Rousey’s WWE Debut is Just Around the Corner

This isn’t usually what I do, because at first glance, I’m writing a news story here, at least based on the headline. But that’s not exactly accurate. We don’t know with certainty on December 20, 2017 that UFC and MMA superstar Ronda Rousey is going to debut next month, but if we’re being honest with ourselves, we “know” it’s going to happen.

On January 28, 2018, WWE’s second (or third) biggest event of the year takes place as the Royal Rumble emanates from Philadelphia. The show features the 30 man Rumble Match, the biggest trademarked bout of each calendar year. The winner gets a Championship match at WrestleMania in New Orleans on April 8. But, this year, the card will boast TWO Rumble matches, which isn’t much of a surprise in the wake of five new women called up from WWE’s NXT brand, plus the arrival of Asuka to the main roster.

The worst kept non-secret of the winter is that Rousey has been in Florida training at WWE’s Performance Center, which I toured and wrote about three years ago. A longtime pro wrestling fan, it was a natural fit, and dating back to WrestleMania 31 in 2014, the McMahon family has coveted her. Actually, they’ve wanted her for far longer than that. She worked a small, well-executed segment on that show in Santa Clara, California with The Rock and Stephanie McMahon, leaping over the railing from her very handy front row seat to get involved.

The “Four Horsewomen” of NXT, namely Charlotte Flair, Sasha Banks, Becky Lynch, and Bayley, have all been called up to the main roster, with three achieving success and the fourth, Bayley, being a victim of horrendous booking the likes of which we haven’t seen in WWE in quite some time. Rousey is part of the original “Four Horsewomen,” the name given to Ronda and three close friends, Marina Shafir, Jessamyn Duke, and Shayna Baszler.

“The Queen of Spades,” Baszler is about to debut on regular NXT television, as her mystery vignettes have already begun airing, and though she’s still somewhat raw, she showed several flashes during the Mae Young Classic, this fall’s inaugural women’s tournament, which aired exclusively on the WWE Network. Here’s a still from the vignette that aired on NXT television last week.

In late September (to the viewing public), Rousey’s Horsewomen responded to a confrontation with the WWE’s version that took place during the tournament. Charlotte, Becky, and Bayley appeared to mock the fighters across the way during the July tapings, which would air in the fall. Following the angle, Rousey, Duke, and Shafir shot an interview segment talking of their excitement and pride in Baszler’s future, and the WWE women arrived to make things awkward. Long ballyhooed, it was obvious WWE was set to pull the trigger on SOMETHING involving these ladies, but in the end, this is about Ronda Rousey.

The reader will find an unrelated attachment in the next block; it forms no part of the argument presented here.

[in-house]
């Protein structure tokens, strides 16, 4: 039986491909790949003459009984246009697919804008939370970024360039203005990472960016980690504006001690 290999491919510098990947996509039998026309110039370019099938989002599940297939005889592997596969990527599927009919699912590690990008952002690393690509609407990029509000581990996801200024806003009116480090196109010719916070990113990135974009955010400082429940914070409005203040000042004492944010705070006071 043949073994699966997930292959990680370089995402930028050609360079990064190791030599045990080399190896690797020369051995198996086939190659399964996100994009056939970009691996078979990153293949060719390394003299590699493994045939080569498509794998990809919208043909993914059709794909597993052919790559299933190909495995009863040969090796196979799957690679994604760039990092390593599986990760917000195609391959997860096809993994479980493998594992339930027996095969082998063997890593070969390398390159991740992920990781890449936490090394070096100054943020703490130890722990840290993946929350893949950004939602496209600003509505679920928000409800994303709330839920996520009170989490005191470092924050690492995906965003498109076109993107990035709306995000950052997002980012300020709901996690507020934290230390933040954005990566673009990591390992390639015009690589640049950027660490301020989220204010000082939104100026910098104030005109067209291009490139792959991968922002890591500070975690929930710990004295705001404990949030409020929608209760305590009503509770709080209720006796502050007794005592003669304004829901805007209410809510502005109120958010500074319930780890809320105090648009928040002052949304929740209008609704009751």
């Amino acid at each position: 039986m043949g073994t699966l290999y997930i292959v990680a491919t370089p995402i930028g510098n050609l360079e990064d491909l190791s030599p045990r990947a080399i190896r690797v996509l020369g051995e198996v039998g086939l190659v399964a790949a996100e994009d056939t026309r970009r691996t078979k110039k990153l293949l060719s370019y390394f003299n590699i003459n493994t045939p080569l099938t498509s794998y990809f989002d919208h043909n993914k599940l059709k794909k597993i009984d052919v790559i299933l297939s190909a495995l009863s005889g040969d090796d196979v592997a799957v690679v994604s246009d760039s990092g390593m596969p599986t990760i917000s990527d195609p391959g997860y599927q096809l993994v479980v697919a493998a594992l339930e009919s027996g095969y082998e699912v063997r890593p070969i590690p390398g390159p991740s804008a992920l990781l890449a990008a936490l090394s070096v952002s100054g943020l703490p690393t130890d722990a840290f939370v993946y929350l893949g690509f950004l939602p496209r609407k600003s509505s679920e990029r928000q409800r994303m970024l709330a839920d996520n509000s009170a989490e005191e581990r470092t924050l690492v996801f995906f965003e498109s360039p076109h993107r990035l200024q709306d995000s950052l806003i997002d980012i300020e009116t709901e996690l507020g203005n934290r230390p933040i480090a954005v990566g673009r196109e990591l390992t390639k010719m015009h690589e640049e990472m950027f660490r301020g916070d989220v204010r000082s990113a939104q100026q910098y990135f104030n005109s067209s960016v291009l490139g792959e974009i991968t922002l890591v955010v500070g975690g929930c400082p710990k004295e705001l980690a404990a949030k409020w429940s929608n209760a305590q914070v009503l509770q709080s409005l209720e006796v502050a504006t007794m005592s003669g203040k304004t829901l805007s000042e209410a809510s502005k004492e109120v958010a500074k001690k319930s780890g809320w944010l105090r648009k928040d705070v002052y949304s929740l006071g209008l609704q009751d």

On Monday night’s RAW broadcast, Stephanie McMahon made the “monumental” announcement of the first ever Women’s Royal Rumble match, which would be an over-the-top rope battle royal with the winner receiving the same reward as the men’s victor, a World Championship match at the biggest event of the year. The timing is right for this, as WWE has tried to assert its progressive nature utilizing a “Women’s Revolution” tag line.

I would balk at the company’s belief in its new generation of women, at least respective to an alteration in paradigm. Within the last three months, WWE has built a feud around one woman being “old” and another being young and attractive. The old maid? 38-year old Mickie James, who in addition to being drop dead gorgeous, also happens to be two years younger than AJ Styles and John Cena (40), the same age as Samoa Joe (38), one year older than Randy Orton and Shinsuke Nakamura (37), and just two years older than Finn Balor (36).